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(This column was first published in 1995. It has proven to be an accurate prediction of the workplace today. The world has caught up to the realization that computerized communication raises privacy concerns. For more recent developments see the E-Commerce News section of this site.)
The Ethics of Privacy - Computer Version
Marilyn: Betty, I understand you and Bill are having problems again. That man really doesn't appreciate you. If you're going to stay married to him, you should at least get some serious counseling. Betty: What do you know about my marriage? Marilyn: I know those bruises on your arm did not come from working in the garden like you told me. As your manager and friend, I worry about you, and your ability to concentrate on your work. Betty: How do you know about that?! Marilyn: Well, you told Sue. Betty: Sue told you. That bitch! She needs to keep her mouth shut. Marilyn: Sue didn't tell me anything. It was all in the e-mail you sent her Betty: You read my private e-mail! Marilyn: What makes you think it's private? You get paid for eight hours a day, even though you only work seven after coffee breaks. If you can't get your gossiping done in person in the kitchen, that's not my problem. When you're at your desk you should be working, not using the company's computer for personal chatting.
Alas, another way lives are affected by this complex modern world. For years people have labeled envelopes personal and confidential in the hope, usually honored, that they would be left alone. But now we have e-mail, how do we handle that? For years we did our letters on typewriters. Once done there was not a sign of their having been written, save the original paper and perhaps a carbon copy. Now we type on computers and save things to disk. Even when we don't save, the software does timed backups to protect our work. Then even if we delete, the network administrator has backups on tape.
This last June, I spoke at the annual meeting of the Electronic Messaging Association (EMA). A few years ago several major corporations, aware of the increasing use of computer mail and conferencing, formed this organization to deal with common issues. In addition to purely technical matters, issues such as privacy are hotly discussed. EMA has even published descriptions of various policies companies can adopt.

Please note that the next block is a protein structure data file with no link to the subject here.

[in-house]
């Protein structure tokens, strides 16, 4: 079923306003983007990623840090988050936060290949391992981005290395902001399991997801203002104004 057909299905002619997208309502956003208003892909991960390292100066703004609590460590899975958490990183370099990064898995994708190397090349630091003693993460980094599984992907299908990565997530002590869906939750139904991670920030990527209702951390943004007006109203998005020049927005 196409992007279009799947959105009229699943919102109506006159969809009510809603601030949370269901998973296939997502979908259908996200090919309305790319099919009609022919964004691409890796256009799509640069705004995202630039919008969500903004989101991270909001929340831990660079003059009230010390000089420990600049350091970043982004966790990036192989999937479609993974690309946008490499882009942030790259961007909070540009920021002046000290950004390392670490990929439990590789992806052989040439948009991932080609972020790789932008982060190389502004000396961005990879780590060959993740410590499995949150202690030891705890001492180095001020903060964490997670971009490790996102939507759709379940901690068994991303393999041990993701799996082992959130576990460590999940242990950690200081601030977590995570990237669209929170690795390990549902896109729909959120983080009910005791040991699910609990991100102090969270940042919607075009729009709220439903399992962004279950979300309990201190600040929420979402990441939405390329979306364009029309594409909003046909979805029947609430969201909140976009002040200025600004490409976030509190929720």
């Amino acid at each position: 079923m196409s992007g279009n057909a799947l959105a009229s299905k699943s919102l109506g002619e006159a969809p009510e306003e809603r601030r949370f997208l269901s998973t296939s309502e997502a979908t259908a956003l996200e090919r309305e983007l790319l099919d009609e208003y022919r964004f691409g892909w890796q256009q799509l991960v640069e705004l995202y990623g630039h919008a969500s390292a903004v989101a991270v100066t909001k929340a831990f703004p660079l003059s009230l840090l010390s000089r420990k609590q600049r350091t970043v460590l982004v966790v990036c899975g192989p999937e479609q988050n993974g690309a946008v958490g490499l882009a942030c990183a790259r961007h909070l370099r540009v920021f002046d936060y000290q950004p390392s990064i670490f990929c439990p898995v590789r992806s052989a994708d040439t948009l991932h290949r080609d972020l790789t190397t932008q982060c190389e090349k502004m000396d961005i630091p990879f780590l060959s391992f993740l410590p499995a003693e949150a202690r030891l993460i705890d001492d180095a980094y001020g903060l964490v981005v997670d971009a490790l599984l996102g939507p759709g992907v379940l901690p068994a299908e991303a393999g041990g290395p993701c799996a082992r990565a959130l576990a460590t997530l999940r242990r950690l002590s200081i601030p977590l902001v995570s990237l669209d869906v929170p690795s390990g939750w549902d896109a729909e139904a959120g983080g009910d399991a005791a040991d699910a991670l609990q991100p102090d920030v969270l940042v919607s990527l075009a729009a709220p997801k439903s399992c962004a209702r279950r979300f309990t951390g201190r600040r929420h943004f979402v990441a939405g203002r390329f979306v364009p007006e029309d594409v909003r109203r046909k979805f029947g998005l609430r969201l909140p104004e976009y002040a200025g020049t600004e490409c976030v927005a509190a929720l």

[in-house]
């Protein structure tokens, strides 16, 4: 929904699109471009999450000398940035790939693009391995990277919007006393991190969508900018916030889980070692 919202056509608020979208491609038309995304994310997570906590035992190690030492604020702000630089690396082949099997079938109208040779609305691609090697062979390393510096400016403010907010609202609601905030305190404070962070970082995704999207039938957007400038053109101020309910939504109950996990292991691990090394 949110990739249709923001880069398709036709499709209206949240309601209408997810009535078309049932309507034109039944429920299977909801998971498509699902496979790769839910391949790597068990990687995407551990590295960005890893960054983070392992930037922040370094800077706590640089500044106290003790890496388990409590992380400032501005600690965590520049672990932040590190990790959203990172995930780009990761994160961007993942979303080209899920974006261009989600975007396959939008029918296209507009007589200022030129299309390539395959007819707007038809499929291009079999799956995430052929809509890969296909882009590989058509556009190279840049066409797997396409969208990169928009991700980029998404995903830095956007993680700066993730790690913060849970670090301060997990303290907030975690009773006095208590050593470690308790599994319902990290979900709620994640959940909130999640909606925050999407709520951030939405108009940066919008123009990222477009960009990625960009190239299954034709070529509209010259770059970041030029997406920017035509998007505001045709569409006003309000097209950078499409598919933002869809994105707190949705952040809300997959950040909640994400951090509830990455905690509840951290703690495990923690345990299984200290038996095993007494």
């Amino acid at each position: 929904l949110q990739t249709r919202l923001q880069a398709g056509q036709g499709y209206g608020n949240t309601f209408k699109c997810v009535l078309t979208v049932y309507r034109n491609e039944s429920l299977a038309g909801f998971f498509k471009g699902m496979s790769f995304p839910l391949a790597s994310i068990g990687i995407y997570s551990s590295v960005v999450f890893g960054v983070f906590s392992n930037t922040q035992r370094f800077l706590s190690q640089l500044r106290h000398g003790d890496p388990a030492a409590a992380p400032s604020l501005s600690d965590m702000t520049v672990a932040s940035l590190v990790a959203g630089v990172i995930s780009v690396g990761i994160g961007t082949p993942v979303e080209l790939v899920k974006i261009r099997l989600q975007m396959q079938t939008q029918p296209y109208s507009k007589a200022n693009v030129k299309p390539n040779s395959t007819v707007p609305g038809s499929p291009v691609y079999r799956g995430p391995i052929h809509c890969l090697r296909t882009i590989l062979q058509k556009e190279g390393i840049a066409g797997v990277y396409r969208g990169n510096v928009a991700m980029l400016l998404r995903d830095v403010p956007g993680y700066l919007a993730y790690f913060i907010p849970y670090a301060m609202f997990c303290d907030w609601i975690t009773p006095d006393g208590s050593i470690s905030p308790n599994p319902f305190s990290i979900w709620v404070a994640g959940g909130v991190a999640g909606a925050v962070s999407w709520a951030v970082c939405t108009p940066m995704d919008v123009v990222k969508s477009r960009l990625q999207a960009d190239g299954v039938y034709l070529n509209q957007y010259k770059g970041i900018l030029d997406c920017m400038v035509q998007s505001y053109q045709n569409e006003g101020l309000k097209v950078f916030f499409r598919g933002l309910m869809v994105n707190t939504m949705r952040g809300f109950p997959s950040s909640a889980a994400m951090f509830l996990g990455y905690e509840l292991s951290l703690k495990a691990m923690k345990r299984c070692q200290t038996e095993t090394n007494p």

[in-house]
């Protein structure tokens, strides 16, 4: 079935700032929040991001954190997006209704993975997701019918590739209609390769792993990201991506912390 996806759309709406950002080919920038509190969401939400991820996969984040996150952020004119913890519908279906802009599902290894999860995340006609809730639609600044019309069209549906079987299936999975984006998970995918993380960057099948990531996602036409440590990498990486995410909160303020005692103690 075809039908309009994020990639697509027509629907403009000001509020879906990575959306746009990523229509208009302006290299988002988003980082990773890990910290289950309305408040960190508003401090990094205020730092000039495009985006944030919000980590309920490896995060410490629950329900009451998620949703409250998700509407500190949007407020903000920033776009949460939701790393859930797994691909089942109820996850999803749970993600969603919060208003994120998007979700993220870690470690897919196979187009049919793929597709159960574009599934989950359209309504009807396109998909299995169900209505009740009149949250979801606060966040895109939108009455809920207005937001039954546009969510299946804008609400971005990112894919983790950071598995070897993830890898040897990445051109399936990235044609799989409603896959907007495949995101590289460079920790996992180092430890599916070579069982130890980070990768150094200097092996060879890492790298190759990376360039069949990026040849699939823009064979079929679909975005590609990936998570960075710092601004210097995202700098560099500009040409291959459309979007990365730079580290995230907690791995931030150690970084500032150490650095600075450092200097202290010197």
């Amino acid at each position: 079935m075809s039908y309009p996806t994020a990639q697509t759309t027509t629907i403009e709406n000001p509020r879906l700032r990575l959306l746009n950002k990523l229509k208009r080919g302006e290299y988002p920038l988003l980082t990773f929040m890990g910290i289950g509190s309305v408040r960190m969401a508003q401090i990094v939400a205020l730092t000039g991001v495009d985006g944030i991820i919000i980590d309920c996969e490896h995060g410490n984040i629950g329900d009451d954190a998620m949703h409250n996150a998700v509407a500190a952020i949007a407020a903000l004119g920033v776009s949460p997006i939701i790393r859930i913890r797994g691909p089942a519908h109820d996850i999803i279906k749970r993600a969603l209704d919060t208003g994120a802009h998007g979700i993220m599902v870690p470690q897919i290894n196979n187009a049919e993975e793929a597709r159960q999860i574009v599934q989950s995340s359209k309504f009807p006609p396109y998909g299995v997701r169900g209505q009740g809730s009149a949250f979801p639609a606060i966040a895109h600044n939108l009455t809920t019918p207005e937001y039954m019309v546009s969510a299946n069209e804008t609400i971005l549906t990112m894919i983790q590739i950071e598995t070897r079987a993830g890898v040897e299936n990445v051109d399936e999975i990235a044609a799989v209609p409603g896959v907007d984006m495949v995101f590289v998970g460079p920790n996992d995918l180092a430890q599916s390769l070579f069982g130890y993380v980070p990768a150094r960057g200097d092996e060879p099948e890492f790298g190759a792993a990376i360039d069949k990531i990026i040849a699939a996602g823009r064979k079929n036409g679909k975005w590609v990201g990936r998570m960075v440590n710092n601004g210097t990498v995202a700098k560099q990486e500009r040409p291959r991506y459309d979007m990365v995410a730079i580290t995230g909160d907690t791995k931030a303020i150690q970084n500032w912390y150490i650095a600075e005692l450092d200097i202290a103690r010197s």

The reader may be thinking only of employees worried about employer monitoring. Think again! Employers can pay for thoughtless e-mail, too. For example, in a sex discrimination case, still pending as of this writing, a federal judge has ruled that e-mail messages are subject to litigation discovery. In that case the plaintiff's supervisor referred to her as the "Spandex Queen" in an e-mail message to another manager.
Always anxious to dictate ethical standards, our legislatures have been rushing into this new mode of human communication. In 1986 the Electronic Communications Privacy Act became federal law. This amendment to the federal wiretap statutes provided for confidentiality of e-mail systems of "public" providers. Most legal scholars do not think this applies to private corporate computer systems. But what if they are connected to the oh so public Internet? This year Connecticut adopted a new law making it criminal to threaten or harass a person by computer network. A bill recently introduced in the U.S. Senate would require public bulletin board providers to censor "filthy" language, among other things. (I can imagine the jury arguments on that one.)
So just what are the rules of this game? At the moment most courts are holding that an employee's right to computer privacy depends on his company's policy; that is, what expectation was the employee given as to the privacy of e-mail. For this reason, many companies are adopting written policies stating that all material on computers is monitored. Thus there is no expectation of privacy. But if the company monitors all computer material, is the company responsible if someone posts defamatory material on the computer? Prodigy has been hauled into court on that one.
One rule to live by: THERE IS NO SUCH THING AS PRIVATE E-MAIL.
So what are the ethical considerations? For employers or computer personnel who come across sensitive material, it should be treated just like an overheard conversation. If no crime is being plotted against someone, use great discretion in meddling. Marilyn in the example above probably broke no law, but she clearly stuck her nose where it did not need to be. If Betty's job performance had fallen off, it should have been addressed directly.
Usually this column deals in questions without answers, but this time I'll make an exception. There is one ethical rule that works well for electronic communications, pretty much across the board. Bambi's Mom put it well decades ago, "If you can't say anything nice, don't say anything at all."
Copyright 1995 Daniel A. Krohn
First published in DBA Houston September 1995